Jackie Hoffman’s “A Chanukah Charol” or I’m the greatest kvetch!
By Sandi Durell
Patrick Stewart thought he had the holiday season covered with “A Christmas Carol.” Nah, it was only part of the story. It takes a self-loathing Jew to complete the episode; specifically Jackie Hoffman. Who else could take a good hard look at herself, display her flaws and unashamedly trash herself in front of an audience – – she’s one-of-a-kind. Charles Dickens would turn over if he got a glimpse of this 50 laugh-a-minute show, as Hoffman brings her own brand of Ghosts of Chanukah Past, Present and Future into focus.
Hoffman plays the angry wannabe star who still hasn’t received the recognition she craves, finds herself performing on Chanukah at a Queens Jewish Centre, screaming at her audience and bemoaning that there’ll be “no more Syna-Gigs. . . ah – Chhhanbug.” When she talks about her career she explains that when she auditioned for the Yiddish Theatre, she was told she was too Jewish. Back in her dressing room, after downing some pills followed by a Manischewitz wine chaser, she falls asleep to be visited by the Ghost of Chanukah past – why it’s Molly Picon who’s come alive on the bottle to take her back to childhood, to gym class, her first boyfriend Chaim Shapiro, who died, followed by Mordecai who wanted to marry her, and to her home in Great Neck and Chanukah dinners with Mom who served 20 different main courses and spoke the Jewish mantra “eat, eat.”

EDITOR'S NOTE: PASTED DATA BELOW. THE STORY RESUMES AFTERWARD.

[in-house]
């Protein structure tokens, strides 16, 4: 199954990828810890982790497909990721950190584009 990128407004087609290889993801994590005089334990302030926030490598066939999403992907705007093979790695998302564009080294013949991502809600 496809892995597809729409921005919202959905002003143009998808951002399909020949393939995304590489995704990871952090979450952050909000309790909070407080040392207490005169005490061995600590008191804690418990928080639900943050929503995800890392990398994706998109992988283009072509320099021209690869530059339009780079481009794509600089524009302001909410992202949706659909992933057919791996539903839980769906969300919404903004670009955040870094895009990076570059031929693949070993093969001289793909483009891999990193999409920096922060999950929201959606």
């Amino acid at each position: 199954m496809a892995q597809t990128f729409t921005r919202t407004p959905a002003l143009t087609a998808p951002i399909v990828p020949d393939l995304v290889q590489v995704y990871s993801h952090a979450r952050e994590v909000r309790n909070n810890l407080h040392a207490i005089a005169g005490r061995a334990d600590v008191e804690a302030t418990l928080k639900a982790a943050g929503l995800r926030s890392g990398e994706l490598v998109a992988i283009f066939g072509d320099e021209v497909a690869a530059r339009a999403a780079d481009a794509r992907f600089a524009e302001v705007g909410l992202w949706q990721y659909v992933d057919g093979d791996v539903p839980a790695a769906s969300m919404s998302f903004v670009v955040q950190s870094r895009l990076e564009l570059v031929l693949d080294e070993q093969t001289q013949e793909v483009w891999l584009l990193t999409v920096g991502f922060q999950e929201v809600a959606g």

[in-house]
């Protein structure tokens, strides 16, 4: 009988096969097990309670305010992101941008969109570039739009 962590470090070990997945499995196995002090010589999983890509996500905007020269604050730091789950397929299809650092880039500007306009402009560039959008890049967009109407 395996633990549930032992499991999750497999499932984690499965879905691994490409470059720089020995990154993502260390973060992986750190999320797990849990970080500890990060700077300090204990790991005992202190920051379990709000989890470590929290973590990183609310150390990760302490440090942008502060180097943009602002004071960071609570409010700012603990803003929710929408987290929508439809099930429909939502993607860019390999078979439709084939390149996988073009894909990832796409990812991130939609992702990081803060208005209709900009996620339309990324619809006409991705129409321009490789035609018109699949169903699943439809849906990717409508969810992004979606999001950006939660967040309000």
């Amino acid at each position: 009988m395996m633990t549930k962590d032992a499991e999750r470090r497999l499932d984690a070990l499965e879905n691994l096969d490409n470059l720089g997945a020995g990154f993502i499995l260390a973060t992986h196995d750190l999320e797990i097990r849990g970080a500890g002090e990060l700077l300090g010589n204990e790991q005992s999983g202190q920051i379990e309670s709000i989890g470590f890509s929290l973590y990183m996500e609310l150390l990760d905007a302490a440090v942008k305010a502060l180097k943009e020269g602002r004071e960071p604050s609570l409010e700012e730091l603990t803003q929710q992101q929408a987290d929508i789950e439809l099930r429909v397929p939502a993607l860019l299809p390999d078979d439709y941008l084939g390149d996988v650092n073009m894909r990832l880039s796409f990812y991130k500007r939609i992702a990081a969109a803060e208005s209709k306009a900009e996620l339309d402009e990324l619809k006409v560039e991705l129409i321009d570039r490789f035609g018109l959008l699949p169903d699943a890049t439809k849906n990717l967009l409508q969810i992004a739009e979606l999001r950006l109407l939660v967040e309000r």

Poor “Plain Jane” has been in 3 Broadway shows, and has only accumulated 2 minutes of stage time! And it goes on like that, as Shelly Winters visits as the Ghost of Chanukah Present and there’s lots of apple strudel and Coke Zero vs. Diet Coke jokes, while Mom explains what gay guys do to each other. I’ll leave the Ghost of Chanukah’s Future out so you can be even more surprised and laugh at it all in person. The important questions here, however, are “Will there be any social security left? Will Mamma Mia ever close? Will it be Ugly Betty meets Ugly Jew?”
The show is cleverly written by Ms. Hoffman and collaborator Michel Schiralli who also directs. It has all the tam (that’s a Yiddish word for completeness/perfect) that you’d e xpect – – heart, sadness, soul and silliness. Just go before it’s over!
Through January 8th at New World Stages, West 50th Street, NYC